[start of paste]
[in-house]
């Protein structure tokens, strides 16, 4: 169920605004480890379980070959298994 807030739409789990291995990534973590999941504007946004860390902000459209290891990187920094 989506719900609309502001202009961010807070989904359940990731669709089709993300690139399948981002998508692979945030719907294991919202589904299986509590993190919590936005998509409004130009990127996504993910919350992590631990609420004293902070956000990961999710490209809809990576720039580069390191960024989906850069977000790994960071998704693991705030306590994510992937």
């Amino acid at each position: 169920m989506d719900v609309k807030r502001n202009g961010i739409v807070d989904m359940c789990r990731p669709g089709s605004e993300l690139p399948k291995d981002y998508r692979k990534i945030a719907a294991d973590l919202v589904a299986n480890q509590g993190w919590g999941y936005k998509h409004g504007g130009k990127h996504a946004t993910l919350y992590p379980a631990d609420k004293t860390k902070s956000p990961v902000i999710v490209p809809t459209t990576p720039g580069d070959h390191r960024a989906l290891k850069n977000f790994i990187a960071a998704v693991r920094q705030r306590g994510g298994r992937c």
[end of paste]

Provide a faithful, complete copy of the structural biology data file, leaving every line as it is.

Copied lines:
[in-house]
């Protein structure tokens, strides 16, 4: 169920605004480890379980070959298994 807030739409789990291995990534973590999941504007946004860390902000459209290891990187920094 989506719900609309502001202009961010807070989904359940990731669709089709993300690139399948981002998508692979945030719907294991919202589904299986509590993190919590936005998509409004130009990127996504993910919350992590631990609420004293902070956000990961999710490209809809990576720039580069390191960024989906850069977000790994960071998704693991705030306590994510992937």
């Amino acid at each position: 169920m989506d719900v609309k807030r502001n202009g961010i739409v807070d989904m359940c789990r990731p669709g089709s605004e993300l690139p399948k291995d981002y998508r692979k990534i945030a719907a294991d973590l919202v589904a299986n480890q509590g993190w919590g999941y936005k998509h409004g504007g130009k990127h996504a946004t993910l919350y992590p379980a631990d609420k004293t860390k902070s956000p990961v902000i999710v490209p809809t459209t990576p720039g580069d070959h390191r960024a989906l290891k850069n977000f790994i990187a960071a998704v693991r920094q705030r306590g994510g298994r992937c």